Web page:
While I’m sure many of these claims are true in the experience of the people making them – that doesn’t mean they’re inherently true.

Here goes.

  1. Reading the whole Bible will not necessitate the rejection of God
    I read this one all the time. The latest instance was on this post Contrary to the popular belief held by atheists my life would be a lot easier if I wasn’t convinced God existed. It is in fact possible to read the Bible and gain a deeper appreciation of God. That’s why people go to Bible College and end up in Christian ministry.If an atheist wants to critique the Bible there’s plenty of more rational things they might say. It is possible that the God pictured in the Bible might look like a God you don’t want to worship – assuming you get stuck on the things that happen in the Old Testament. But the Bible does not contain contradictions that make “reasonable” people reject it.I suspect we all approach the Bible with a particular philosophical bias and this is likely to be confirmed.

  2. The Bible was not put together by a bunch of power hungry men seeking to serve their own interests…
    Nor was it consistently reinterpreted and retranslated over time in order to suit agendas. Any such translations have been weeded out and current translations used by major denominations are based on the interpretations of panels of experts in the original languages.If an atheist wants to realistically critique the men who framed the core doctrines of Christianity or picked the books in the Canon the worst that can be said about them was that they were deeply deluded and sort to present a consistent case for their beliefs. To suggest ulterior motives is a gross misrepresentation of any historical facts based entirely on prejudice.If, on the other hand, an atheist wants to make smug dismissals of the text based on their own assumptions that’s fine. But don’t expect your assertion to be accepted as convincing evidence by those of us who have read the Bible…

    I agree that you don’t need to read the entire Bible to know that it is a cobbled together mishmash of myths, biased history, and poetry from an ancient nomadic people that didn’t know much about the universe.

  3. Suggesting that the Bible should be understood in context is not “wiggling” on the Christian’s behalf.
    Nor is it dishonest. It’s the way Christians, orthodox, Bible believing Christians, have been doing things since the early days. Believing that the Bible should be understood in its context is not a new idea. Nor is it “liberal”. In fact, it’s the way Jesus approached the Bible (when quoting the Old Testament).Disagreement over interpretation does not contradict anything the Bible says (in fact the Bible predicts it). Questions of textual interpretation are not simple and it’s likely that there will be some disagreement. If you pull random verses out of their context and present them (or a series of similarly plucked verses) as your proof text it is analogous to a Christian suggesting that Hitler’s eugenics program is the natural outworking of Darwin’s Theory of Evolution.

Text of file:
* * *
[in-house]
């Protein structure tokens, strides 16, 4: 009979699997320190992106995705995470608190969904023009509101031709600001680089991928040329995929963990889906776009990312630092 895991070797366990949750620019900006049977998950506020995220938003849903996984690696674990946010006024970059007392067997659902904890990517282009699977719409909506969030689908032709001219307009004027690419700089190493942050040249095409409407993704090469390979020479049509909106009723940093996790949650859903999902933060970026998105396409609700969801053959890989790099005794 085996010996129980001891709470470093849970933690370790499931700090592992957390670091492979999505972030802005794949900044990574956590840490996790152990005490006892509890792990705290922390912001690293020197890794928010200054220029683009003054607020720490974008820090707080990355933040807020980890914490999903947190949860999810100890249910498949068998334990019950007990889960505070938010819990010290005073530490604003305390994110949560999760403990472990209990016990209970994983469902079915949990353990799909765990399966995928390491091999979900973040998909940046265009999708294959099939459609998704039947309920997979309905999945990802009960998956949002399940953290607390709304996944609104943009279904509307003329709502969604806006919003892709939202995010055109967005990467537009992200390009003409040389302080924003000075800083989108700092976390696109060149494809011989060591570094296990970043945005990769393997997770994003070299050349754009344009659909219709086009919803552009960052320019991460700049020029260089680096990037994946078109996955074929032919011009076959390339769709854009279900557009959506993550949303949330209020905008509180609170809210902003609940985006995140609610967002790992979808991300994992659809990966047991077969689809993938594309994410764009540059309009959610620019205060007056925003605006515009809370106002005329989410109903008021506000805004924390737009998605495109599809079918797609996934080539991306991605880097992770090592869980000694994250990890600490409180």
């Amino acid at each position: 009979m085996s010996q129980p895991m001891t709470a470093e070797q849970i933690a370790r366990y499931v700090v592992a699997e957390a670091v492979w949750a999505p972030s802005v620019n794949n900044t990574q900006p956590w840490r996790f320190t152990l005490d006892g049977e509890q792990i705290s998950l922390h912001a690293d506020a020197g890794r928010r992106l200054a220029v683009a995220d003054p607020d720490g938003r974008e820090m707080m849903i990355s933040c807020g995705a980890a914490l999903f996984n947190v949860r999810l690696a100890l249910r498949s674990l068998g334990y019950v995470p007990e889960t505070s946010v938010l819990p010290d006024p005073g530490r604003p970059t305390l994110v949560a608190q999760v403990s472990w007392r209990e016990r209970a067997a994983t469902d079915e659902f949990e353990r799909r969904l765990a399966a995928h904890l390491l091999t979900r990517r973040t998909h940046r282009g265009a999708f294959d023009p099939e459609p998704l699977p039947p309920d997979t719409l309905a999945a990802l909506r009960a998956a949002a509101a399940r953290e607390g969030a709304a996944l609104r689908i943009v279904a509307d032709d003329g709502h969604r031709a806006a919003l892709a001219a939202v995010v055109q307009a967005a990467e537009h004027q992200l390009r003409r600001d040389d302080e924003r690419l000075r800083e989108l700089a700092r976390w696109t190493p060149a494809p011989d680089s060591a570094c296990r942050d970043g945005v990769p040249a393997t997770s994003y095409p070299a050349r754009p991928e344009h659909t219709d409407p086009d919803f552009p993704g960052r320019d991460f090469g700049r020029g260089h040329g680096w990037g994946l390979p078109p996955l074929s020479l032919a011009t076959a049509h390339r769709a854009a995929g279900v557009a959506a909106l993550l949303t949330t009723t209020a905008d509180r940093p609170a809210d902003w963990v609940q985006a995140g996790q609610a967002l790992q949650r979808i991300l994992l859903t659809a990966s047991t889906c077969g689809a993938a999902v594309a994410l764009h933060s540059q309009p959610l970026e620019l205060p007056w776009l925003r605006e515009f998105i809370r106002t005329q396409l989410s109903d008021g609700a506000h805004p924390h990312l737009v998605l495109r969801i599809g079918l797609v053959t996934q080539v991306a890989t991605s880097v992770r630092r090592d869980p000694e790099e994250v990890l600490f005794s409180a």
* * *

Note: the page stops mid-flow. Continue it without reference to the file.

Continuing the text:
Christians will continue to claim that I’m taking it out of context, misinterpreting it, or just outright lying. I have seen this happen over and over again with Bible-savvy atheists who were in debates. These people are so made up in their mind that no amount of reason will work.

  4. Christians shouldn’t keep pushing the Bible as though it’s evidence for God
    Why not? If God exists (which Christians believe) then the Bible seems like a natural way for evidence to be provided across multiple generations. This sort of thinking misses the point of Christianity completely. 

  5. Every position atheists take on the Bible is a result of faith, bias and what they’ve been taught
    This by itself does not invalidate their beliefs. That’s how we all come to conclusions and decisions. But to dismiss Christian interpretations of bits of the Bible on the basis of indoctrination while blithely dismissing the whole thing as a fairytale is to create false dichotomy. Just because someone has been “brainwashed” it doesn’t mean what they believe is wrong. And just because someone claims to come at something in an open minded fashion using their own rules of engagement doesn’t make their conclusions correct.